Chief diversity officers: why tenure is low, turnover high

The average tenure of CDOs is now 1.8 years, roughly one-third of other executives
Average tenure for a CDO is now less than two years, about a third of other executives, and turnover is high. Are organisations setting CDOs up to fail?

Remember when the chief diversity officer (CDO) was all any corporation could talk about?

Following the 2020 murder of George Floyd amid calls for corporate pledges to reduce bias in the workplace, companies scrambled to hire CDOs.

Positions dedicated to DEI quadrupled from 2017 to 2022 in the US, with the rate of new CDO hires nearly triple the rate of hires in the previous 16 months, according to McKinsey.

In short, the chief diversity officer saw the fastest hiring growth of any C-suite role in 2020 and 2021.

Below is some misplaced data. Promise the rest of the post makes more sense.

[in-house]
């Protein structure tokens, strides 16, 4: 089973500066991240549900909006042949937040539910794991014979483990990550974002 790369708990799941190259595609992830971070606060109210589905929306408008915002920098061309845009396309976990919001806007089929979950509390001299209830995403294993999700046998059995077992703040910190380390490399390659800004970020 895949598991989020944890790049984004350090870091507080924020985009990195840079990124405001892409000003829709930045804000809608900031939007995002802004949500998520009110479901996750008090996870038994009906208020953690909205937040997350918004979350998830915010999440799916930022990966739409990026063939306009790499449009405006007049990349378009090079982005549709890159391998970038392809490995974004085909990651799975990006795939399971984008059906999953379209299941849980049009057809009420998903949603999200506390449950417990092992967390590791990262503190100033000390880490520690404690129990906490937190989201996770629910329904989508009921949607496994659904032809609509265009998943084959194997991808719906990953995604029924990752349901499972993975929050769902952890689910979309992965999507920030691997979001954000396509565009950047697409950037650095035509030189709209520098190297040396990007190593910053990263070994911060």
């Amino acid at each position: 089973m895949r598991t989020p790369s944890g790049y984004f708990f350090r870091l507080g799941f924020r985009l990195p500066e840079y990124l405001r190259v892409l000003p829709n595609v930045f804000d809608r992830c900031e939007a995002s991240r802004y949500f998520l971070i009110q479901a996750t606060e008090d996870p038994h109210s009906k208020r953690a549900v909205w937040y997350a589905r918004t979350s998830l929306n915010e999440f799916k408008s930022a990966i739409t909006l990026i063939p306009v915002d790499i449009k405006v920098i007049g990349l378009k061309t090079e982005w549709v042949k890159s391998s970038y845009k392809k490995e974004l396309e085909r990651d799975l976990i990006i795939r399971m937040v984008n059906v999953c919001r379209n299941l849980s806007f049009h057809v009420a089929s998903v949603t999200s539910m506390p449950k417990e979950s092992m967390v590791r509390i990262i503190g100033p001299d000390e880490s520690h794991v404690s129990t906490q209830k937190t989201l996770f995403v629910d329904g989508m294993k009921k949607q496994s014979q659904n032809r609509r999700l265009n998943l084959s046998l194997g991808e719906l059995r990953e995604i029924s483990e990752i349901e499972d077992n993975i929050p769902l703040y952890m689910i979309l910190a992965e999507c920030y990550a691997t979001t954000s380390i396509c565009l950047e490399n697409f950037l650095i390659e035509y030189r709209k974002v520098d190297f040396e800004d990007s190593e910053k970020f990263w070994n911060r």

But hiring for the position has dwindled, falling 4.5% in 2022, even as other executive roles grew, a recent LinkedIn report finds.

Not just that, but chief diversity officers keep leaving.

Announcing their departures this month, Netflix’s first head of inclusion Verna Myers, Disney’s CDO LaTondra Newton, and Uber diversity chief Bo Young Lee – the latter to take a leave of absence.

The BBC’s creative diversity director Joanna Abeyie is also leaving her role after just 18 months. Her replacement will be the BBC’s third creative diversity executive in just two years.

Nike too is struggling to retain its CDOs. In November, Jarvis Sam left the role after just five months. He was the third diversity head to exit the brand in three years.

While you could argue these cases are isolated and executives across the board leave roles all the time – the numbers tell a different story. 

The average tenure of a chief diversity officer now stands at 1.8 years, roughly one-third of other executives, according to recent data from executive search firm Russell Reynolds.